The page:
Staunton, March 23 – No one who has followed the writings of the Russian extreme right either in the first years of the 20th century or in the last 25 will have been able to avoid suggestions by its denizens that Russia has been threatened throughout the last two centuries by an entirely mythical “Jewish-Masonic conspiracy.”
Now, following the appearance of a remarkable interview of Paris-based Chechen historian Mairbek Vatchagayev by Naima Neflyasheva of Moscow’s Center for Civilizational and Regional Studies, those Russians given to such conspiracy thinking are likely to start talking about “a Caucasian-Masonic conspiracy” or even "a Muslim-Masonic" one (kavkaz-uzel.ru/blogs/1927/posts/24171).
The involvement of Russian leaders in the masonic movement both in Russia at the end of imperial times and especially during the early years of the first emigration is well known and is recounted by the late Nina Berberova in her 1986 book People and Lodges: Russian Masons of the 20th Century (in Russian; New York: Russica).
But the involvement of people from the Caucasus in masonry is much less well known – Berberova mentions it only in passing – and consequently Vatchagayev’s findings following a visit to the Masonry Museum in Paris are intriguing not only for what they say about the past but also about how Russian nationalists are likely to integrate them in their ideology.
The Chechen scholar says that there were many Caucasian emigres who joined masonic lodges in the emigration during the 1920s. Indeed, he suggests, they may have numbered in “the hundreds.” Their numbers varied over time and grew particularly with the influx of new people from the second emigration after World War II.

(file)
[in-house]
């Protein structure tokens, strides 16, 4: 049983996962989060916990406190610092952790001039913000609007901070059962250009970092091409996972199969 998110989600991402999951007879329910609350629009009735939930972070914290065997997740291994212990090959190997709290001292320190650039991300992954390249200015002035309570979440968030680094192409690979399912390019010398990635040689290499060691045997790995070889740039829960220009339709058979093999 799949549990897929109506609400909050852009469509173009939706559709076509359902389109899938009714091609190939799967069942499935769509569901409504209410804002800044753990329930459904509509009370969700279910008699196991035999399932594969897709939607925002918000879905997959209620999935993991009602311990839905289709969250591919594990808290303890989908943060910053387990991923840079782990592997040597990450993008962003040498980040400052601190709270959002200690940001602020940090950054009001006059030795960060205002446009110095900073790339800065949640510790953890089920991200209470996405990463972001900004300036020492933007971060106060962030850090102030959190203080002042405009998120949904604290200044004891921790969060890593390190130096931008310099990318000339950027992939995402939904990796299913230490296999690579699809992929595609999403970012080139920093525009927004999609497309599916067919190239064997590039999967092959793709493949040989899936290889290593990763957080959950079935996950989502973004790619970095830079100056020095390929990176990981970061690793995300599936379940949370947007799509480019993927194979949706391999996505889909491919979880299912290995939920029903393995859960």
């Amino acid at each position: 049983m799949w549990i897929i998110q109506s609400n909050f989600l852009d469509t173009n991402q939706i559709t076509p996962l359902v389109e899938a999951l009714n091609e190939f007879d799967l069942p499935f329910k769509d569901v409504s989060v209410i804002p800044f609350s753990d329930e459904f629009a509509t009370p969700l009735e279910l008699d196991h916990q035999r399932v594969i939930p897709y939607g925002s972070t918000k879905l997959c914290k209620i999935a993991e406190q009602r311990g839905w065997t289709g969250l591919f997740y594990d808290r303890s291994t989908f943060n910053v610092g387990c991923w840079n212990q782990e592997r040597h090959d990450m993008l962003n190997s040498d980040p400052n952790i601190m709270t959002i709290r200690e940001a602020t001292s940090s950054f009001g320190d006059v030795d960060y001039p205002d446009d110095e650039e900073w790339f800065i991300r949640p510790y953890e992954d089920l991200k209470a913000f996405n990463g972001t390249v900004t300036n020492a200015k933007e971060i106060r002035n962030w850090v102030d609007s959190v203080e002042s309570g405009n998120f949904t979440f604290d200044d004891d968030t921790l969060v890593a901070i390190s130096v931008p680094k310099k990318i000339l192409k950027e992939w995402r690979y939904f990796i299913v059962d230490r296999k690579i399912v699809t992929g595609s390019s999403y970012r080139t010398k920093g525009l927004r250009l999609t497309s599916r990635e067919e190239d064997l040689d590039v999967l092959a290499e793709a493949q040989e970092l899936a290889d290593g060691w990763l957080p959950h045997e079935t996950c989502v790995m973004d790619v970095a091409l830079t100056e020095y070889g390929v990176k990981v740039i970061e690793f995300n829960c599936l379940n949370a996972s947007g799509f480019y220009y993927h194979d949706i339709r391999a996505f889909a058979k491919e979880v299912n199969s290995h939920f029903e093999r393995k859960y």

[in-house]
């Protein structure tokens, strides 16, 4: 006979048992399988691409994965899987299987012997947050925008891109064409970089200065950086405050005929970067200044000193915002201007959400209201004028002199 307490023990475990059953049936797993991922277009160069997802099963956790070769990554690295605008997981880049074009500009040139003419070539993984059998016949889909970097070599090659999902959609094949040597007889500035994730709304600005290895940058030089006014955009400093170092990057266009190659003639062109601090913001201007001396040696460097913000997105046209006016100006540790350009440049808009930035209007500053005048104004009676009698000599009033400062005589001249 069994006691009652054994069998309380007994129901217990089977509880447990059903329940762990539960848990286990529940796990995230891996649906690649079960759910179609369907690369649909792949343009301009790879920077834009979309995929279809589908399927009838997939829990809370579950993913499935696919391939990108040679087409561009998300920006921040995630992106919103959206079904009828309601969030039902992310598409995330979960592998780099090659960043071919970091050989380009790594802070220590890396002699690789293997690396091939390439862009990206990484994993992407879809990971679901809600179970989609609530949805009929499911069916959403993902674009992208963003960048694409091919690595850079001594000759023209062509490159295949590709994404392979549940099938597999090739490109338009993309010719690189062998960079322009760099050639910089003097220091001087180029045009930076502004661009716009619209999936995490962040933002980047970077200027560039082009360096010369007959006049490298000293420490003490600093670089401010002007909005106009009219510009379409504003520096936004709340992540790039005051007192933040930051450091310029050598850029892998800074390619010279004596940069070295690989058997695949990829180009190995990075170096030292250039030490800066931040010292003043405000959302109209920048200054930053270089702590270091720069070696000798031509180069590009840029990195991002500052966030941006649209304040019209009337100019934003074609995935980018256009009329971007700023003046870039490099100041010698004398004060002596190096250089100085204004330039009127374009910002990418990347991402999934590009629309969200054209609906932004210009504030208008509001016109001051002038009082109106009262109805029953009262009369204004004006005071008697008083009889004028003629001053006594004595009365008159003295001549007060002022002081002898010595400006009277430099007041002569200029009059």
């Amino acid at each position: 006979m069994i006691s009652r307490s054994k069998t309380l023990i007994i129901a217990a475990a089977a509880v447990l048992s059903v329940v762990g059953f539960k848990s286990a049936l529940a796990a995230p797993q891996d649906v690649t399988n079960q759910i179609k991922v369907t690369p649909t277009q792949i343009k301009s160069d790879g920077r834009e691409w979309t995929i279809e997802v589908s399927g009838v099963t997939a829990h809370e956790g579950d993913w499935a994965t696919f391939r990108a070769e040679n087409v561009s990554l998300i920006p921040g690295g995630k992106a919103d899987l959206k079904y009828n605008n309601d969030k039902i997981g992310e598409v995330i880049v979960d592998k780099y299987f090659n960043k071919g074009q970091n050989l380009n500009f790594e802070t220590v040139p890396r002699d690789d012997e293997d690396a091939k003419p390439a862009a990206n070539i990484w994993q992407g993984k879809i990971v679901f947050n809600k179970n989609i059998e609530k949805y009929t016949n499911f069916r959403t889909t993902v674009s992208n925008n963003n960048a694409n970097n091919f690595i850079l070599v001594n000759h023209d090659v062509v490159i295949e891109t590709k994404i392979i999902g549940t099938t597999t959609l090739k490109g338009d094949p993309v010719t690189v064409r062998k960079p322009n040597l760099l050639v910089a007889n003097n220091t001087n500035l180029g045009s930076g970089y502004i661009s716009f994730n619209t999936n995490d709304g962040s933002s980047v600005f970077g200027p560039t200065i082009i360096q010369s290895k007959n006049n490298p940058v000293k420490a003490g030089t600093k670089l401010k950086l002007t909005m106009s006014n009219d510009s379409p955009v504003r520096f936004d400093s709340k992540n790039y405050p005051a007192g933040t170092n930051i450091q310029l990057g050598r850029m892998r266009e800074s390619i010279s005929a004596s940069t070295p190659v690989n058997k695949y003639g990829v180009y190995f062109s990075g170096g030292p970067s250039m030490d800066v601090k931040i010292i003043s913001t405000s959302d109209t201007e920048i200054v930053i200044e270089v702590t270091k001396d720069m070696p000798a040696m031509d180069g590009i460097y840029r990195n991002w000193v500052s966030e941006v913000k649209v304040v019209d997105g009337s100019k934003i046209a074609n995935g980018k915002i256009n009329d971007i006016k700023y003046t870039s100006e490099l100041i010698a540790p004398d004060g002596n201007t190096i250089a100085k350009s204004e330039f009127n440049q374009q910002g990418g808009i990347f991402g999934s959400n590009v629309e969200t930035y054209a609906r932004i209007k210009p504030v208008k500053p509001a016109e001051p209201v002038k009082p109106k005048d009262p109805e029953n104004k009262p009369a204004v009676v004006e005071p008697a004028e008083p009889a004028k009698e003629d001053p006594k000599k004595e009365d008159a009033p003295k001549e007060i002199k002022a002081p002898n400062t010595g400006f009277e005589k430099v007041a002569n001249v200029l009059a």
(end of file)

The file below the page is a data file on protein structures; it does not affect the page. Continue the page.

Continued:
“Caucasians were members of lodges alongside Russian masons, but they also established their own lodges,” he says. “For example, a lodge for people from the North Caucasus was established by the Georgians A.K. Vachnadze, Sh.A. Karumidze, F.S. Markov, V.V. Kochubey, and L.D. Kandaurov, among others.”
The first such lodge consisting of people from the Caucasus was called “the Golden Fleece” and was organized in order to provide assistance to impoverished emigres. It existed for a few years and then was succeeded by the Prometheus lodge, although that folded shortly thereafter with some of its members then joining the Russian-led Astral lodge.
Thus, the North Caucasus lodges existed only for a relatively brief time, mostly from 1924 to 1930. Among those in them who achieved the highest status in masonry was Amina khanum Shikhaliyeva, the daughter of a Russian major general and wife of Ufa’s deputy in the third Duma, and Makhmud Sheikh-Ali, a wealthy figure from Daghestan.
Vatchagayev calls for more research and suggests that it is entirely possible now to conduct it, at least in Paris. But even what he told Neflyasheva is likely to be enough for Russian national extremists to begin talking about traces of such an imagined conspiracy against their country.
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